Last Sunday we heard Paul reveal that each member of the church was given “manifestations of the Spirit for the common good” (1 Cor. 12:7). This revelation leads to Paul’s definition of the church as the “Body of Christ.”  In using the image of the body to describe the Christian community, Paul drew on an analogy that went back centuries in the Greco-Roman world. But, he put a new spin on the image, turning it on its head. Instead of using it to support social hierarchies, with some on the top and others at the bottom…

The Universal Christ (Richard Rohr) -- A Review

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THE UNIVERSAL CHRIST: How a Forgotten Reality Can Change Everything We See, Hope for, and Believe. By Richard Rohr. New York: Convergent Books, 2019. 260 pages.

Can we and should we separate Jesus of Nazareth from the Christ? That is, should we think of the Christ as a kind of principle that incarnated in Jesus, but is not limited to Jesus? If we do this, might we find a deeper and more fulfilling vision of reality? Might we embrace the idea of the “Christ Mystery, the indwelling of the Divine Presence in everyone and everything since the beginning of time as we know it”? (pp. 1-2). That is the idea that underlies Richard Rohr’s latest book (to be released, I believe, in March) titled The Universal Christ. It is this idea that includes but is not limited to Jesus that Rohr believes can alter our understandings of God and reality. I expect that his vision of God and reality will be attractive to many. While that may be true, it is also likely that the way he lays out this vision will pr…

What happened Saturday in Washington on the Steps of the Lincoln Memorial?

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As the nation prepared to observe the birth of Martin Luther King, Jr. this weekend, while a partial government shutdown over a border wall, other news caught our attention. This had to do with a set of encounters as separate marches and protests collided on or near the steps of the Lincoln Memorial. You may have seen or heard of a viral video that appeared to show a young man clad in MAGA clothing, with what appears to be a smirk on his face, standing in the face of a Native American man singing and drumming. Many jumped on this sight and proclaimed the young man to be a racist and that he was being disrespectful. Thus, this young white male was deemed a poster child of white supremacy. It didn’t help that he represented a Catholic school and he and his fellow students were attending an anti-abortion march. All of this—the Trump gear, the anti-abortion purpose for the visit, and attendant visuals cast the high school students in a bad light. As more information came out, the story g…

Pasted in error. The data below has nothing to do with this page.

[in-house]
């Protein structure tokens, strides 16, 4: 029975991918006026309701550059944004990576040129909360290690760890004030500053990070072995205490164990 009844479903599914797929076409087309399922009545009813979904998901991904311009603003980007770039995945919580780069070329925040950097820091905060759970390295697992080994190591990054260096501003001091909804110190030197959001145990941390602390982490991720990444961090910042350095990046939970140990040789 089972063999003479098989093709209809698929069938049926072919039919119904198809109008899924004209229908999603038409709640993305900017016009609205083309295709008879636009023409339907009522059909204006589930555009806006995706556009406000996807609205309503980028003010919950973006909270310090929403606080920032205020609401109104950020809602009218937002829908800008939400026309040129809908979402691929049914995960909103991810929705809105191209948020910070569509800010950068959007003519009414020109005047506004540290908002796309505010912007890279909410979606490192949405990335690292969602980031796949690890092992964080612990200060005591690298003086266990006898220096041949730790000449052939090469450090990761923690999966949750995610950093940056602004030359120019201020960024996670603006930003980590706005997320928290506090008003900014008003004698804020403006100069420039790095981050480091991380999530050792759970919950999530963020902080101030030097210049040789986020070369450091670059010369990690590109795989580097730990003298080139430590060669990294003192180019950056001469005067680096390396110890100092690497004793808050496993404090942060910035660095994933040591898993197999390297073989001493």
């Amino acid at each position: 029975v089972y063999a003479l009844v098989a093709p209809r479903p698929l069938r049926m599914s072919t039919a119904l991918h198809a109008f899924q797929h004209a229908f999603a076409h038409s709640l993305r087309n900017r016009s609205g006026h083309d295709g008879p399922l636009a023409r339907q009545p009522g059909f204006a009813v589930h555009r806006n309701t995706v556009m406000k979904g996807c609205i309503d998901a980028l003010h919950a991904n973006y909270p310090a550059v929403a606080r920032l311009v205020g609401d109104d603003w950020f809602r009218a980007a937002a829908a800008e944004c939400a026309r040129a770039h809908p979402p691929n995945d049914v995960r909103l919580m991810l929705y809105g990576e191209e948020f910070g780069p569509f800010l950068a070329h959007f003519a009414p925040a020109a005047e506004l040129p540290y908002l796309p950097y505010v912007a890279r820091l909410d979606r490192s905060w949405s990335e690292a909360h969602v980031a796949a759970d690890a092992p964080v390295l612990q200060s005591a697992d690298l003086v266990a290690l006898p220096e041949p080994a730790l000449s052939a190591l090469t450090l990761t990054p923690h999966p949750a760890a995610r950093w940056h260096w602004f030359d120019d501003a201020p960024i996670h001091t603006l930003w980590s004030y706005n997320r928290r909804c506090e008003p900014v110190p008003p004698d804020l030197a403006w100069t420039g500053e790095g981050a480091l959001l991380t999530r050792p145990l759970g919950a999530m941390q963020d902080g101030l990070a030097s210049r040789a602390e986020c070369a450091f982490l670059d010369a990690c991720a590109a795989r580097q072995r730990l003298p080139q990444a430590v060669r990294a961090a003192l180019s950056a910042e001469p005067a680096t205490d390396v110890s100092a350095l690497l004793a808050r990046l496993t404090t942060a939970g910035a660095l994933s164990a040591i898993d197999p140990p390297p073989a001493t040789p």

Celebrating the Word of the Lord - Lectionary Reflection for Epiphany 3C (Nehemiah 8)

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Nehemiah 8:1-10 New Revised Standard Version (NRSV) 8 1 all the people gathered together into the square before the Water Gate. They told the scribe Ezra to bring the book of the law of Moses, which the Lord had given to Israel. Accordingly, the priest Ezra brought the law before the assembly, both men and women and all who could hear with understanding. This was on the first day of the seventh month. He read from it facing the square before the Water Gate from early morning until midday, in the presence of the men and the women and those who could understand; and the ears of all the people were attentive to the book of the law. The scribe Ezra stood on a wooden platform that had been made for the purpose; and beside him stood Mattithiah, Shema, Anaiah, Uriah, Hilkiah, and Maaseiah on his right hand; and Pedaiah, Mishael, Malchijah, Hashum, Hash-baddanah, Zechariah, and Meshullam on his left hand.And Ezra opened the book in the sight of all the people, for he was standing above…

Anxious to Talk About It (Carolyn Helsel) - A Review

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ANXIOUS TO TALK ABOUT IT: Helping White Christians Talk Faithfully about Racism. By Carolyn B. Helsel. St. Louis: Chalice Press, 2018. 127 pages.


If you are white, like me, you will not have experienced racism in quite the same way as a person of color. In other words, you will never have profiled by police because of your race or have been followed in store due to your race. You won’t have stories to tell about family who were placed in internment camps. I could go on, but you get the point. When the #BlackLivesMatter movement erupted after a series of incidents where black men and women were killed by white police officers, along with acquittal of George Zimmerman, many white folks suggested that a better term would be #AllLivesMatter. Although it’s true that all lives matter, arguing that point misses the larger point, which is that while all lives do matter, it would appear that in many cases that hasn’t always included black lives. That call for an #AllLivesMatter movement also r…